When a Wall Becomes a Window

When you imagine Central America you think of color, vibrancy, excitement and Leon, Nicaragua is no let down. The houses are brightly colored. The decommissioned American school buses outfitted for Central American public transportation are painted with bright colors and intricate designs. Music fills the streets, vendors call out to those passing by and cars with speakers blast announcements and ads for locals. In short, Nicaraguans love energy and excitement and when there is none, they add it. Throughout the city the plain colored walls around parks and the bland faces of the buildings have been filled with public art. These pieces are carefully planned murals painted by aspiring artists or groups of students for all to enjoy. However, a closer looks at these brightly colored, beautiful works indicates a significance well beyond “looking pretty.”

Murals have an important history in Nicaragua. Following the Revolution in the 1970s, these works filled the streets of Nicaragua with the stories of the triumphant Sandinistas, the carnage of the Contra-Revolutionary War that followed and the future Nicaraguans hoped for. Empty spaces were filled with vibrant depictions of the demise of Samosa, the horrors of Contra soldiers firing into non-violent student protests and the triumph of Nicaraguan students unlocking the potential of education all at the same time. Together these images tell the well-known story from various perspectives with various values highlighted, yet at the same time is uniquely Nicaraguan.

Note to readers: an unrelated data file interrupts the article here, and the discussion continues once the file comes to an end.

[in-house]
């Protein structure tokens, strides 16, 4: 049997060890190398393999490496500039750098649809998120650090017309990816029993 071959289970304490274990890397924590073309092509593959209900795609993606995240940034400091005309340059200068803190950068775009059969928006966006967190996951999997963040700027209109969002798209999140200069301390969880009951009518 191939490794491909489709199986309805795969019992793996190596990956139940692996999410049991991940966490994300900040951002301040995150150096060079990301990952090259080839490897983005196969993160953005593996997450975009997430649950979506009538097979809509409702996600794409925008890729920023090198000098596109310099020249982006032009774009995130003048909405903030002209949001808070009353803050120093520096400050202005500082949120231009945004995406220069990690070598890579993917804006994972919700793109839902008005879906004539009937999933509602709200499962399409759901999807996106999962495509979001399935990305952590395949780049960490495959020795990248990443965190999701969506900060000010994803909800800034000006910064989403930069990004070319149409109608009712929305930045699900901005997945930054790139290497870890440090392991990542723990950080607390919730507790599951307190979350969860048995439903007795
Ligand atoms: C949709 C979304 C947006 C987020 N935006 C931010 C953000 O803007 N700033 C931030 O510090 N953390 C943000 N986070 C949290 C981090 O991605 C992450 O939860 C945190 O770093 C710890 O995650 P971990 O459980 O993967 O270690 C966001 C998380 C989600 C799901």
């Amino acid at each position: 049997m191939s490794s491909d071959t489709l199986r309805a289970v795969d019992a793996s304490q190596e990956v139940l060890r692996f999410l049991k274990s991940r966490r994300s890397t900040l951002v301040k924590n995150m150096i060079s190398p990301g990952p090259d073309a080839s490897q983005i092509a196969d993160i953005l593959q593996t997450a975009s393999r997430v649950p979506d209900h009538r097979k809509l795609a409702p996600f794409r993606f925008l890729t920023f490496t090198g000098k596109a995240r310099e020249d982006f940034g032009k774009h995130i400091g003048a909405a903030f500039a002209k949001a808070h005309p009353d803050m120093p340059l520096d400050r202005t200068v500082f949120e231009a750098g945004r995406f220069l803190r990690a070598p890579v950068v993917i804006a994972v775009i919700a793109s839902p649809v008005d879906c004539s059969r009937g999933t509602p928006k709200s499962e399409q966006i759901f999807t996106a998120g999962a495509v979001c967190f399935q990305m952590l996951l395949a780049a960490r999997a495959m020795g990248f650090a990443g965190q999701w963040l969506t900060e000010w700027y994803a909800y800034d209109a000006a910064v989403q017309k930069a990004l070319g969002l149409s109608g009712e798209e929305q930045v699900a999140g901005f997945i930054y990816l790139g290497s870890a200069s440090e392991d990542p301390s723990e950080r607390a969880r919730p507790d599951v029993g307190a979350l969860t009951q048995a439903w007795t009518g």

After the Revolution and the Contra war the mural painting tradition continued. Many new murals seek to interpret where Nicaraguan culture is headed. They depict the past as a relevant piece of the future. They interweave the legends, stories and pasts of ancestors with the questions of the present and future. How will technology effect such a culturally rich and close-knit community? Will it tear the very fabric of social life? Is technology a new cultural imperialism being impressed upon communities? Or is it the new educational potential for students, providing access for all those who seek it? These murals perform a task which is not so easy and in high demand around the world. They weave together meaningful pasts to make sense of the present and seek to improve the future.

Therefore beyond just making the streets more vibrant and colorful the murals play an important role in the community. They are means of self-expression for local artists and students, in a country where art is less common in schools. They serve as reminders of fallen heroes, failed ideas, and successful innovations and they question the role of these histories in the context of the present. Meanwhile for us foreigners, they allow us to each walk through time with a Nicaraguan guide, hearing stories filled with all of the emotions and honesty of the Nicaraguan people of failures, triumphs and hopes for the future. It offers us a window to delve in, ask questions and immerse ourselves with the modest, wise and resilient people of Nicaragua. Most importantly, every time we look back at those murals after meeting yet another perspective or after hearing another story we will uncover something new to aid in our understanding and draw us closer to the community we now call home.

Rebecca Duffy ’16